A young newlywed couple from Russia came to Bethany for an extended stay. Alexi, the groom, was delighted to discover that an old friend and former mentor from Russia was unexpectedly going to be near enough to spend some time with him while he was in the States. He immediately extended an invitation to him and his friends for dinner – a real, Russian meal that he himself would prepare for them.
The day of the planned dinner Alexi felt ill and was unable to do any cooking. With his permission I prepared a meal that I thought would be close to what he would have made, and I felt one of the dishes should be stuffed cabbage. I prepared them as I remembered my Ukrainian mother always preparing them.
By dinnertime Alexi was well enough to join his guests and no mention was made of his not feeling well earlier. Everyone enjoyed dinner and Maestro Serge was particularly taken with the stuffed cabbage. “This,” he said to me, “is authentic.” Then he added, “A real Russian can always discern whether or not the Russian food he has been served was prepared by a real Russian.”
- Cut up tomatoes and simmer with olive oil, onion salt, oregano and sugar until reduced to 1 cup or 8 ounces of sauce. Can be done while preparing cabbage.
- Leave cabbage whole, but cut around the stem, and parboil for 5 minutes; let steep for another 5 minutes.
- Remove cabbage from water and drain; separate cabbage leaves. Chop the small inside leaves and the core and use to line a Dutch oven.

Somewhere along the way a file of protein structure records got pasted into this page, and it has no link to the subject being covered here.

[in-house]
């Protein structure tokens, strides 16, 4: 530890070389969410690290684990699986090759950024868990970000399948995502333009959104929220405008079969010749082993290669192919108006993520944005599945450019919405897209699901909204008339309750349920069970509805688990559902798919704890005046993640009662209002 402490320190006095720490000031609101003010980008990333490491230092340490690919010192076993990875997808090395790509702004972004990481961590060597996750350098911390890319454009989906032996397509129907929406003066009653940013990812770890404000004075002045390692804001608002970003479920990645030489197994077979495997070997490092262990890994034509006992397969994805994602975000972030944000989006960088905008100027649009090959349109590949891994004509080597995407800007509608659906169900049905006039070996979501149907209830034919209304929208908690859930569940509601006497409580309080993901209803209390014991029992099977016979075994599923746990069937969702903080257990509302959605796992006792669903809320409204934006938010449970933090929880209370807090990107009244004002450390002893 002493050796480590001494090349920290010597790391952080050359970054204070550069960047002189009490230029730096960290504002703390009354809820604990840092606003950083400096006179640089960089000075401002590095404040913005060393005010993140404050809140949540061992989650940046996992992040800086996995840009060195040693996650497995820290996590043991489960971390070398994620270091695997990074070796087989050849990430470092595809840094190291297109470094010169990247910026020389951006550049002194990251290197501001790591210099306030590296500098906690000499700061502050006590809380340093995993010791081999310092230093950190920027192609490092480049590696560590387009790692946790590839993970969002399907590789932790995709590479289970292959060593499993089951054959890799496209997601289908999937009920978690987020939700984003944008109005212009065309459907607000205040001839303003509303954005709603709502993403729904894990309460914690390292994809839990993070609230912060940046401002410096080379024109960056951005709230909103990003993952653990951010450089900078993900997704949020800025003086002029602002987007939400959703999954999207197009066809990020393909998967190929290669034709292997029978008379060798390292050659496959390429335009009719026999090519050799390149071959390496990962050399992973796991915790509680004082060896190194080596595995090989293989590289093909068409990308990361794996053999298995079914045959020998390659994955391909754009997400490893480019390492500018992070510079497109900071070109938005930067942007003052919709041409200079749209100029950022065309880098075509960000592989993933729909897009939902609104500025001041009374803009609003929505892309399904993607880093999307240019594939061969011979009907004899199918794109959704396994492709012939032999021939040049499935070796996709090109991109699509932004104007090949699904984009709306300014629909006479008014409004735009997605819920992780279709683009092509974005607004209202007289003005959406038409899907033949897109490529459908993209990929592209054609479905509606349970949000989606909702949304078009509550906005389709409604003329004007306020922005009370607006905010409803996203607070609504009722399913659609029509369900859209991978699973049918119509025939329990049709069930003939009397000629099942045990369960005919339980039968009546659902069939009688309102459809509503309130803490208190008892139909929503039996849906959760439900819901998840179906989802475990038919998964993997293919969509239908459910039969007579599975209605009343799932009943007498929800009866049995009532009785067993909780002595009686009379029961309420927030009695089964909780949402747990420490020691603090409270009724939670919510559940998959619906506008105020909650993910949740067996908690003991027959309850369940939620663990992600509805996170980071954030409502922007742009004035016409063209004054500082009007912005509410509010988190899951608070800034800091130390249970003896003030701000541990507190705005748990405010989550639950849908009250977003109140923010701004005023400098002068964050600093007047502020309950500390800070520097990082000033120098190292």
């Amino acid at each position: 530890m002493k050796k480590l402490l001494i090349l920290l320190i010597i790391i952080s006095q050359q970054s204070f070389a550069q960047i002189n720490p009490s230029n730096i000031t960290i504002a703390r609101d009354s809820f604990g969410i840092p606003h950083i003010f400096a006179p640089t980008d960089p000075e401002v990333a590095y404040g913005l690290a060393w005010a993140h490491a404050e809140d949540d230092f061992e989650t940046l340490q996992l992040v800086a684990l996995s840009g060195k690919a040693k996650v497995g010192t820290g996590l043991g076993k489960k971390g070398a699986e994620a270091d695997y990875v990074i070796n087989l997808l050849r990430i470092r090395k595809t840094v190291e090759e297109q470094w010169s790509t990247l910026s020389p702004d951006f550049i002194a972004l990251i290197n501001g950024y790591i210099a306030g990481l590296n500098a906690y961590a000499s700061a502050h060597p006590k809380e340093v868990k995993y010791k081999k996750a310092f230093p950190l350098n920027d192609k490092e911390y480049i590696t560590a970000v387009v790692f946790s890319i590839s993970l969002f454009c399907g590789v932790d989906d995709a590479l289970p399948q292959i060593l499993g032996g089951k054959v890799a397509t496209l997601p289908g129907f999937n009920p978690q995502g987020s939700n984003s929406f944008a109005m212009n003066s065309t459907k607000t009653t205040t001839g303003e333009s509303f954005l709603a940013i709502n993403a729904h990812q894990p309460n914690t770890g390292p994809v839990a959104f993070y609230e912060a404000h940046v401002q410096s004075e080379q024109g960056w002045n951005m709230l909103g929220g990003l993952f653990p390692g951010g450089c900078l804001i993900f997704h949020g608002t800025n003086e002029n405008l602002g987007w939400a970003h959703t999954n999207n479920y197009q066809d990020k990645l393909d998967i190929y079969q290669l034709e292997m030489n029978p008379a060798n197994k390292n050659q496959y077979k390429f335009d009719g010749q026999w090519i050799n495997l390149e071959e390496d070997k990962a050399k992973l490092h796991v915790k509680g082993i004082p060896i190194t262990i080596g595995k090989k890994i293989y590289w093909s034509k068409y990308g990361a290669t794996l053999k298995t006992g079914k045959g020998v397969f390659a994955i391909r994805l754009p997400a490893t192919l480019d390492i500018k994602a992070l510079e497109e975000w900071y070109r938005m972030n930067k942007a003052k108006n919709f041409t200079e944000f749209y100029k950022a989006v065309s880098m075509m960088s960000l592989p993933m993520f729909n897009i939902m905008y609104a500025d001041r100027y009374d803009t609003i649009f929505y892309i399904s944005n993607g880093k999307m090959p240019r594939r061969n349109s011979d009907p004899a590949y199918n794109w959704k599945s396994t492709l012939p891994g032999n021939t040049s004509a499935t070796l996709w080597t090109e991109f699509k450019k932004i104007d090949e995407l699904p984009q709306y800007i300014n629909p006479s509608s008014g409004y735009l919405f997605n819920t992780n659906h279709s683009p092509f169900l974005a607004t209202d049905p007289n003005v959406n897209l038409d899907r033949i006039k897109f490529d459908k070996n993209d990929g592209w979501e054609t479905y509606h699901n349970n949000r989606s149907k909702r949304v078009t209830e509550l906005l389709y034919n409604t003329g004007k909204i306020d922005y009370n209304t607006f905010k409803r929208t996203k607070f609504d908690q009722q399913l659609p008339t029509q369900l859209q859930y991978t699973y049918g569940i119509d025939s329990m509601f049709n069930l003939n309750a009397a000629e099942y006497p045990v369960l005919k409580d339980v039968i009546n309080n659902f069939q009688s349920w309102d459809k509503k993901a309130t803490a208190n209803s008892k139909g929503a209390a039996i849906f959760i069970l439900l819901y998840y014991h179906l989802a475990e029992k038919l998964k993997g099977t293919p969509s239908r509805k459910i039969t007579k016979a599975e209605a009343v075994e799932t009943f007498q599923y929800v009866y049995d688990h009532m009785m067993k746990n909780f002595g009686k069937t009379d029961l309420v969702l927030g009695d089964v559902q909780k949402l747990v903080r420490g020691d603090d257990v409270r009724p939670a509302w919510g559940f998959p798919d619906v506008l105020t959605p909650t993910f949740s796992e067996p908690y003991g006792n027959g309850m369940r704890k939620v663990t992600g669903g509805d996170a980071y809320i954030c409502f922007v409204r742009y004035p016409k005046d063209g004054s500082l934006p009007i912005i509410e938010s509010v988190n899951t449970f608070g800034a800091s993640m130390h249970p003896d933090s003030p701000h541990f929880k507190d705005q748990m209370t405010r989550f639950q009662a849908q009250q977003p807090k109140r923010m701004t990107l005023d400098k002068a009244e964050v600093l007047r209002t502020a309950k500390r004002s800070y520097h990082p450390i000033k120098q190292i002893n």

- Combine all the stuffing ingredients and mix thoroughly. Season with salt and pepper to taste.
- Place 1 tablespoon stuffing on each of the larger cabbage leaves, fold ends of leaves over the stuffing, and roll leaves.
- Arrange the stuffed cabbage leaves in rows in Dutch oven; sprinkle each layer with olive oil, tomato sauce, and crushed bay leaf.
- Sprinkle lightly with salt and pepper; add remaining tomato sauce, beef broth and enough water to cover.
- Place a plate on top of cabbage rolls, and simmer over low heat for 1 hour. If using cooked rice cut final cooking time in half.
- Serve the cabbage rolls with the pot sauce poured over them.
We have quite a number of Sisters in the Convent who have celiac-sprue or gluten allergies. Buying gluten free bread can be extremely expensive and well, frankly, you might as well be eating cardboard! We have wanted to find a recipe for quite a while that is healthy, inexpensive to make and tastes like real homemade bread. This recipe fits the bill. It’s high in fiber from the oat content, easy to make and tastes wonderful! It’s especially lovely toasted with butter and jam. Most oats are gluten free — check the label to be sure. The only reason they wouldn’t be is if they are manufactured in a factory where they also make products with gluten. We are so fortunate to have a company that supplies us with oats, so this bread costs literally nothing to make. You can find xanthum gum in the health food aisle of the supermarket — don’t leave it out — it’s an “all natural” emulsifier and you need it as a binding agent when baking without gluten.
Gluten-free Honey Oat Bread